Greetings, gentle readers. I hope this Lenten season finds you well.
I’m sure from the title, you have surmised what this post will address. After all, about 90% of my posts since November have had to do with my struggles with an old pain. And there seems to be no end to those insufferable (I mean, er…inspirational) Internet memes in my Facebook feed that constantly admonish me to just “forget it and let it all go.”
Well, you’d be wrong. 🙂
I was doing research for another topic the other day and stumbled across Philippians 3, where the Apostle Paul speaks about “forgetting what is behind.” And after reading what he wrote, I wondered for a second if he had utterly lost his mind and I had signed up for the wrong religion: Continue reading
Today, I’d like to introduce you to Fundamentalist Jesus. Fundamentalist Jesus had parents who were above reproach. They were founding members of the local temple. His mother was married when he was conceived by the Holy Spirit. Everyone said fundamentalist Jesus would grow up to do a mighty work for God.
Fundamentalist Jesus grew into a young adult, working hard in his earthly father’s carpentry shop and obeying his parents. When people in the community had parties where alcohol was served, fundamentalist Jesus stayed home. “Drinking wine is a sin,” he would say. “And I don’t wish to be seen in the company of sinners. Just think of what it would do to my reputation!”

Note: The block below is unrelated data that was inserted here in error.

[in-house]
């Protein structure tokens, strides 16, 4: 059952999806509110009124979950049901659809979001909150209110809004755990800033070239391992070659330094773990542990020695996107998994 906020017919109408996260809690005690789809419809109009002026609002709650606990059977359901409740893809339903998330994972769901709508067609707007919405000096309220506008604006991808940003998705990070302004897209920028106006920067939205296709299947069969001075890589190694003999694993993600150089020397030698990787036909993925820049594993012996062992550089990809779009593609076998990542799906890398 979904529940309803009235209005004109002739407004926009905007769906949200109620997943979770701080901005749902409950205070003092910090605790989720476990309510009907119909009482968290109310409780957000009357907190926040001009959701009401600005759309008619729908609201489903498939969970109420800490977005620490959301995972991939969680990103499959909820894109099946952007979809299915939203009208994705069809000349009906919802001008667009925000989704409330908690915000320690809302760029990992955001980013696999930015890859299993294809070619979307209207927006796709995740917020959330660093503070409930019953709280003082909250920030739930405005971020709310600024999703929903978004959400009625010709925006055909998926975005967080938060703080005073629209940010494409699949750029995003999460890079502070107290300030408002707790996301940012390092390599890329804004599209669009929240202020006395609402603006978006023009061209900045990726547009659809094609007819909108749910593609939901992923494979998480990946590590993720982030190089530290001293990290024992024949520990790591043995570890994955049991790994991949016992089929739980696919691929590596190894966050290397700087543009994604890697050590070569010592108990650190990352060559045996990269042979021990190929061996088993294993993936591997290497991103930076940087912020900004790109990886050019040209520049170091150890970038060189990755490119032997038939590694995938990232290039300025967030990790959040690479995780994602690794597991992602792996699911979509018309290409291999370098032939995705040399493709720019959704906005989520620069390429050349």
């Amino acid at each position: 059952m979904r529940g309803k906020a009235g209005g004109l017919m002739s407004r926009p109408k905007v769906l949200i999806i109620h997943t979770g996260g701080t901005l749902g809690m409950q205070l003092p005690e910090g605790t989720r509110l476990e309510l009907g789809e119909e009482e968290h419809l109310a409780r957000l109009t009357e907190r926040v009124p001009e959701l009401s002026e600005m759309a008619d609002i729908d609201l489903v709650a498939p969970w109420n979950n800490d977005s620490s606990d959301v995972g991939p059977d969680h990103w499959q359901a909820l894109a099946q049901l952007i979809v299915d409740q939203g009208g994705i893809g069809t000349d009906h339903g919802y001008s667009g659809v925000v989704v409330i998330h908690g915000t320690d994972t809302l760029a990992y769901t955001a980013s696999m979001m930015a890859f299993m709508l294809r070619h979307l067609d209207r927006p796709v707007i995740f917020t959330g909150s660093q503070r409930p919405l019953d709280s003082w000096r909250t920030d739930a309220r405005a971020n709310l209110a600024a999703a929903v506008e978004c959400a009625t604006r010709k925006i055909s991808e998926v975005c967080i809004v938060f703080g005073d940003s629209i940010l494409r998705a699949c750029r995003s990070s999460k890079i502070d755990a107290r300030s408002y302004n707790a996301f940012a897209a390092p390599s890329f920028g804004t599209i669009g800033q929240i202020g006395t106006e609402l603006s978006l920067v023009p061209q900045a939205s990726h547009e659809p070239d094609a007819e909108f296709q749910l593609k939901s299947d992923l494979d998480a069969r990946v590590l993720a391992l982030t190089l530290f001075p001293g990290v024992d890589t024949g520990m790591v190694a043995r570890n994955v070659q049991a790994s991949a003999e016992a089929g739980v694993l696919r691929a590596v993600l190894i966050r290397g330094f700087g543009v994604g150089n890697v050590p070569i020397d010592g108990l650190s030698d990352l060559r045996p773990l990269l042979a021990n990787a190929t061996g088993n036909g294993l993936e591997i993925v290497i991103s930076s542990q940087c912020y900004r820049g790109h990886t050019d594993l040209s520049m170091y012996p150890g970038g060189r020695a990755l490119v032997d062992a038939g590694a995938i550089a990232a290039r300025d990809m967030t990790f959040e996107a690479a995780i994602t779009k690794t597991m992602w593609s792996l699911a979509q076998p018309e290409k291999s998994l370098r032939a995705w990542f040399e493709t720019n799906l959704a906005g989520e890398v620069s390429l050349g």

Later, fundamentalist Jesus enrolled in the Bible school at his local synagogue. He learned all about God’s will for his life and how to build an effective ministry. He became a close friend of some of the religious leaders who mentored him. “These guys follow God’s commands to the letter,” he said. “They really have their lives in order. Just look at how blessed they are!”
Fundamentalist Jesus worked his way up in the temple, overseeing different ministries and earning a comfortable salary. Whenever he went out in public, he was often accosted by people who were sick and impoverished. One day, a man with leprosy asked him for help. “Well, it’s obvious you’re not living right, or you wouldn’t be sick,” Jesus told him. “Go to the temple and ask the priests to offer a sacrifice for you. I know lambs are expensive, but sometimes you have to invest in your spirituality!” Continue reading
For the past few weeks, my church cell group has been talking about revival. Last night we discussed how God chooses believers to be catalysts for revival. One of the stories that came up was that of Evan Roberts, a Welsh coal miner-turned-preacher who began a revival in 1904 that saw 100,000 converts in one year. It’s listed among the greatest revivals in history.
But what’s astonishing about this story is how the revival came about. For 11 years, Roberts prayed for revival to come to his community. He asked God to bend the hearts around him to God’s will. Even while he dug in the coal mines, Roberts prayed. In essence, his prayer was “Lord, bend them.” For 11 years, his request went unanswered.
Finally, Roberts attended a Christian convention with evangelist Seth Joshua. While Joshua prayed over a group of believers, Roberts heard him say, “Lord, bend them.” Roberts took up the prayer, applying it to himself: “Lord, bend me!” Within six months, Roberts was leading thousands of souls to Christ.
Many Christians today pray for God to change their communities, their friends, their families, their employers, their coworkers and their president. But what God really wants is to empower believers to do His work. That requires a change in us. God doesn’t just want to bend your boss. He wants to bend you!
Consider the scriptures: Continue reading